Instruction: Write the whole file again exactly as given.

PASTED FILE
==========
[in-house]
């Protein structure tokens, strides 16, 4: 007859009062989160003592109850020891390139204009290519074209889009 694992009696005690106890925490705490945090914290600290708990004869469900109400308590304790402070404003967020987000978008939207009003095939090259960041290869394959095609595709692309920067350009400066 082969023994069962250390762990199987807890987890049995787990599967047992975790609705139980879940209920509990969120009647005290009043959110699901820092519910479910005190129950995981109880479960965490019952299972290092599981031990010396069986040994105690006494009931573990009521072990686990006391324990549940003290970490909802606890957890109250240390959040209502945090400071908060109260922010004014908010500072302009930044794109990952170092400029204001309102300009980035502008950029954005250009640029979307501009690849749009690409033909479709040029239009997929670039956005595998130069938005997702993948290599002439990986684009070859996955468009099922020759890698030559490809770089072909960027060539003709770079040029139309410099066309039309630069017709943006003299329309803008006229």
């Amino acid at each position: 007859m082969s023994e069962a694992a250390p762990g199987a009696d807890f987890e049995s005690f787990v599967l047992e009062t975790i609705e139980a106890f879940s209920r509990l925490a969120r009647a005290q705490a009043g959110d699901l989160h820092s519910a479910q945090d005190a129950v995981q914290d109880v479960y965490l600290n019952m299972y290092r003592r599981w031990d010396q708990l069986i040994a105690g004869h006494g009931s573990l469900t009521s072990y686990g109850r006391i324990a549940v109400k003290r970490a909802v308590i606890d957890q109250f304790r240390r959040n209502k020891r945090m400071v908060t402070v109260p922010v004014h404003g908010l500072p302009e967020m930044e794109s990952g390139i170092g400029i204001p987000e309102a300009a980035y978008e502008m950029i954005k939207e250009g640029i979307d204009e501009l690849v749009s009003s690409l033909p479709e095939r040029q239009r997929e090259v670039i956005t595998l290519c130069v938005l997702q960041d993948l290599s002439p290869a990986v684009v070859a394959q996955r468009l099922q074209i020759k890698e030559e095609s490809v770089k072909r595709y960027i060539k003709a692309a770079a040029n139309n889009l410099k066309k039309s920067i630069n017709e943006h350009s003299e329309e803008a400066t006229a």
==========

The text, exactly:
[in-house]
């Protein structure tokens, strides 16, 4: 007859009062989160003592109850020891390139204009290519074209889009 694992009696005690106890925490705490945090914290600290708990004869469900109400308590304790402070404003967020987000978008939207009003095939090259960041290869394959095609595709692309920067350009400066 082969023994069962250390762990199987807890987890049995787990599967047992975790609705139980879940209920509990969120009647005290009043959110699901820092519910479910005190129950995981109880479960965490019952299972290092599981031990010396069986040994105690006494009931573990009521072990686990006391324990549940003290970490909802606890957890109250240390959040209502945090400071908060109260922010004014908010500072302009930044794109990952170092400029204001309102300009980035502008950029954005250009640029979307501009690849749009690409033909479709040029239009997929670039956005595998130069938005997702993948290599002439990986684009070859996955468009099922020759890698030559490809770089072909960027060539003709770079040029139309410099066309039309630069017709943006003299329309803008006229």
């Amino acid at each position: 007859m082969s023994e069962a694992a250390p762990g199987a009696d807890f987890e049995s005690f787990v599967l047992e009062t975790i609705e139980a106890f879940s209920r509990l925490a969120r009647a005290q705490a009043g959110d699901l989160h820092s519910a479910q945090d005190a129950v995981q914290d109880v479960y965490l600290n019952m299972y290092r003592r599981w031990d010396q708990l069986i040994a105690g004869h006494g009931s573990l469900t009521s072990y686990g109850r006391i324990a549940v109400k003290r970490a909802v308590i606890d957890q109250f304790r240390r959040n209502k020891r945090m400071v908060t402070v109260p922010v004014h404003g908010l500072p302009e967020m930044e794109s990952g390139i170092g400029i204001p987000e309102a300009a980035y978008e502008m950029i954005k939207e250009g640029i979307d204009e501009l690849v749009s009003s690409l033909p479709e095939r040029q239009r997929e090259v670039i956005t595998l290519c130069v938005l997702q960041d993948l290599s002439p290869a990986v684009v070859a394959q996955r468009l099922q074209i020759k890698e030559e095609s490809v770089k072909r595709y960027i060539k003709a692309a770079a040029n139309n889009l410099k066309k039309s920067i630069n017709e943006h350009s003299e329309e803008a400066t006229a």